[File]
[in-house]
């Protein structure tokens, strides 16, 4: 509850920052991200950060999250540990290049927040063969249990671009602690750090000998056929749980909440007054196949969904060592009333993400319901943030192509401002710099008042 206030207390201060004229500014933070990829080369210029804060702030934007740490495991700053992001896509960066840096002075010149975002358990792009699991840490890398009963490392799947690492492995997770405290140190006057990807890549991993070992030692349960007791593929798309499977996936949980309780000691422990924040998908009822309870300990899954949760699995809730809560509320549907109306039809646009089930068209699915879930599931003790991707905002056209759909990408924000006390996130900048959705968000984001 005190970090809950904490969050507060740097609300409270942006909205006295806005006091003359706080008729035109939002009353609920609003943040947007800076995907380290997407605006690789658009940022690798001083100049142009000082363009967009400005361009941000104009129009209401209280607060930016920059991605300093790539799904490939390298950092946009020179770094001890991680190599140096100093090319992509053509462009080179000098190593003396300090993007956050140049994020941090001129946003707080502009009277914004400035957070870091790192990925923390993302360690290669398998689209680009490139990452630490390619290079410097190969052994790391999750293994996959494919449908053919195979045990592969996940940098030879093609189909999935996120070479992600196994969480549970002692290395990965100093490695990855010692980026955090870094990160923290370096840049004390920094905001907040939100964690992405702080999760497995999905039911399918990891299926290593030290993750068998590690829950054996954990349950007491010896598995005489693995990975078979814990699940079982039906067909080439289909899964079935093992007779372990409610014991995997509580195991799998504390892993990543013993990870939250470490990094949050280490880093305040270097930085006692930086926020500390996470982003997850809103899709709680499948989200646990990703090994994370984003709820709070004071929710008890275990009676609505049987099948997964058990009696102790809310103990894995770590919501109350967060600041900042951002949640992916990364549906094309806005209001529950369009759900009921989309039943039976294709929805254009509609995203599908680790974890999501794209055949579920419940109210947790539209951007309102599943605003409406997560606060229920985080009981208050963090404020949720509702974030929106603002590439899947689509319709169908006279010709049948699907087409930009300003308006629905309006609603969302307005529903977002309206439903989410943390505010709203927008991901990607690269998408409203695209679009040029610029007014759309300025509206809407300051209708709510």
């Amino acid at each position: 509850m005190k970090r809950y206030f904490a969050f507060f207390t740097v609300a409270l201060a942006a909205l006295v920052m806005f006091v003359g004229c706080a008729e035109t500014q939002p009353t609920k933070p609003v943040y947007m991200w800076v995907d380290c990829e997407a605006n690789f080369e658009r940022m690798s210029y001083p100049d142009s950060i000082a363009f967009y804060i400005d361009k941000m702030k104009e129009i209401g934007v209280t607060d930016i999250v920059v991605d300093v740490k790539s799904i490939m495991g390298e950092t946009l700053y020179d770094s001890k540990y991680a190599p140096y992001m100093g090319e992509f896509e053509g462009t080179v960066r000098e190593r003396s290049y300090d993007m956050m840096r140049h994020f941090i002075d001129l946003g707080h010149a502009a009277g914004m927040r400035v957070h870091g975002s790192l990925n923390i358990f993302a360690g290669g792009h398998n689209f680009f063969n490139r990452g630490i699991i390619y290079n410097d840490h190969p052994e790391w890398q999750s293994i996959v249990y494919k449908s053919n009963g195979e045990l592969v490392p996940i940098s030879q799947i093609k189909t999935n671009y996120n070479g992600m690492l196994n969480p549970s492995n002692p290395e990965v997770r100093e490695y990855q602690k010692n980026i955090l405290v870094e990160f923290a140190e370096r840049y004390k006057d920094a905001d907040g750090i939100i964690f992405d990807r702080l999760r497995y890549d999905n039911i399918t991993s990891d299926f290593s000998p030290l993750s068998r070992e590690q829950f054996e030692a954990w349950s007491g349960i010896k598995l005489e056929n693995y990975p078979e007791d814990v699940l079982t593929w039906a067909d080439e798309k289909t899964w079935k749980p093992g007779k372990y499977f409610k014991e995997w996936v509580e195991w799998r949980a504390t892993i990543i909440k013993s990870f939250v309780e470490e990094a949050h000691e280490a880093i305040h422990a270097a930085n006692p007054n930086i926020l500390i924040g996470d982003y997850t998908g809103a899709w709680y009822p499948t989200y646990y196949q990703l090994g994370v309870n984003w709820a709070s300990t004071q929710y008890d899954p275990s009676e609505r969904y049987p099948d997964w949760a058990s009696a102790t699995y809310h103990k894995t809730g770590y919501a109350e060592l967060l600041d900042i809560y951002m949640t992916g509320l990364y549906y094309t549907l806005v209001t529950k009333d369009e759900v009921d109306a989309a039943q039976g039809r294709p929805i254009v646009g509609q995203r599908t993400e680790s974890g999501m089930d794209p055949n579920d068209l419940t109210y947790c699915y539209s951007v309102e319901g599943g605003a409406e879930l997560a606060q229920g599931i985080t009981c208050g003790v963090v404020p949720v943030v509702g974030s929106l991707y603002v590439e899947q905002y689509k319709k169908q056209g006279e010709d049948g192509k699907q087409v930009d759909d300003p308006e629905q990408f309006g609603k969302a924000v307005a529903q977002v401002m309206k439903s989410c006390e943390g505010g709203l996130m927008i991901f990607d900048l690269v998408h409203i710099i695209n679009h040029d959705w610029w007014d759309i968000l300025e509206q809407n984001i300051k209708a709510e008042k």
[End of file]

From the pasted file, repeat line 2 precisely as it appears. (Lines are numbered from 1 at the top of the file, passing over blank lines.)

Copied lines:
């Protein structure tokens, strides 16, 4: 509850920052991200950060999250540990290049927040063969249990671009602690750090000998056929749980909440007054196949969904060592009333993400319901943030192509401002710099008042 206030207390201060004229500014933070990829080369210029804060702030934007740490495991700053992001896509960066840096002075010149975002358990792009699991840490890398009963490392799947690492492995997770405290140190006057990807890549991993070992030692349960007791593929798309499977996936949980309780000691422990924040998908009822309870300990899954949760699995809730809560509320549907109306039809646009089930068209699915879930599931003790991707905002056209759909990408924000006390996130900048959705968000984001 005190970090809950904490969050507060740097609300409270942006909205006295806005006091003359706080008729035109939002009353609920609003943040947007800076995907380290997407605006690789658009940022690798001083100049142009000082363009967009400005361009941000104009129009209401209280607060930016920059991605300093790539799904490939390298950092946009020179770094001890991680190599140096100093090319992509053509462009080179000098190593003396300090993007956050140049994020941090001129946003707080502009009277914004400035957070870091790192990925923390993302360690290669398998689209680009490139990452630490390619290079410097190969052994790391999750293994996959494919449908053919195979045990592969996940940098030879093609189909999935996120070479992600196994969480549970002692290395990965100093490695990855010692980026955090870094990160923290370096840049004390920094905001907040939100964690992405702080999760497995999905039911399918990891299926290593030290993750068998590690829950054996954990349950007491010896598995005489693995990975078979814990699940079982039906067909080439289909899964079935093992007779372990409610014991995997509580195991799998504390892993990543013993990870939250470490990094949050280490880093305040270097930085006692930086926020500390996470982003997850809103899709709680499948989200646990990703090994994370984003709820709070004071929710008890275990009676609505049987099948997964058990009696102790809310103990894995770590919501109350967060600041900042951002949640992916990364549906094309806005209001529950369009759900009921989309039943039976294709929805254009509609995203599908680790974890999501794209055949579920419940109210947790539209951007309102599943605003409406997560606060229920985080009981208050963090404020949720509702974030929106603002590439899947689509319709169908006279010709049948699907087409930009300003308006629905309006609603969302307005529903977002309206439903989410943390505010709203927008991901990607690269998408409203695209679009040029610029007014759309300025509206809407300051209708709510």